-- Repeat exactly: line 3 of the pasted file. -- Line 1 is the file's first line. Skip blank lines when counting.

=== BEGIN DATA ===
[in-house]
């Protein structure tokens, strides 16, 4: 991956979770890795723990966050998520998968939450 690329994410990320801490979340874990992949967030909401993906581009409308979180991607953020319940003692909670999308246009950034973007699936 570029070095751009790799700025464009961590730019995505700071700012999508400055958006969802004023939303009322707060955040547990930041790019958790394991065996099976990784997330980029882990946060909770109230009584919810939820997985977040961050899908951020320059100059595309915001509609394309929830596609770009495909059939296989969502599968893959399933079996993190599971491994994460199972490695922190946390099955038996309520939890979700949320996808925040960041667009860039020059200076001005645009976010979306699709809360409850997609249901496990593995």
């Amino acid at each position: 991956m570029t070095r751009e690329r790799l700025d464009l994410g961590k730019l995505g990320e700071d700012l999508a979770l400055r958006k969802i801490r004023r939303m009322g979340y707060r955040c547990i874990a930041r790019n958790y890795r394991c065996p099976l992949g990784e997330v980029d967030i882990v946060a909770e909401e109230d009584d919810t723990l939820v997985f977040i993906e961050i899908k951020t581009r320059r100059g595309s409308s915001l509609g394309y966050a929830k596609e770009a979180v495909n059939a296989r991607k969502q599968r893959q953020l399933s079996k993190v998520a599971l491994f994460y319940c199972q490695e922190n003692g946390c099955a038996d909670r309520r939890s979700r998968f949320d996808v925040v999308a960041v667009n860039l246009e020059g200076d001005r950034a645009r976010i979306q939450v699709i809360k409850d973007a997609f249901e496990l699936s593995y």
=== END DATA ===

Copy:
């Amino acid at each position: 991956m570029t070095r751009e690329r790799l700025d464009l994410g961590k730019l995505g990320e700071d700012l999508a979770l400055r958006k969802i801490r004023r939303m009322g979340y707060r955040c547990i874990a930041r790019n958790y890795r394991c065996p099976l992949g990784e997330v980029d967030i882990v946060a909770e909401e109230d009584d919810t723990l939820v997985f977040i993906e961050i899908k951020t581009r320059r100059g595309s409308s915001l509609g394309y966050a929830k596609e770009a979180v495909n059939a296989r991607k969502q599968r893959q953020l399933s079996k993190v998520a599971l491994f994460y319940c199972q490695e922190n003692g946390c099955a038996d909670r309520r939890s979700r998968f949320d996808v925040v999308a960041v667009n860039l246009e020059g200076d001005r950034a645009r976010i979306q939450v699709i809360k409850d973007a997609f249901e496990l699936s593995y």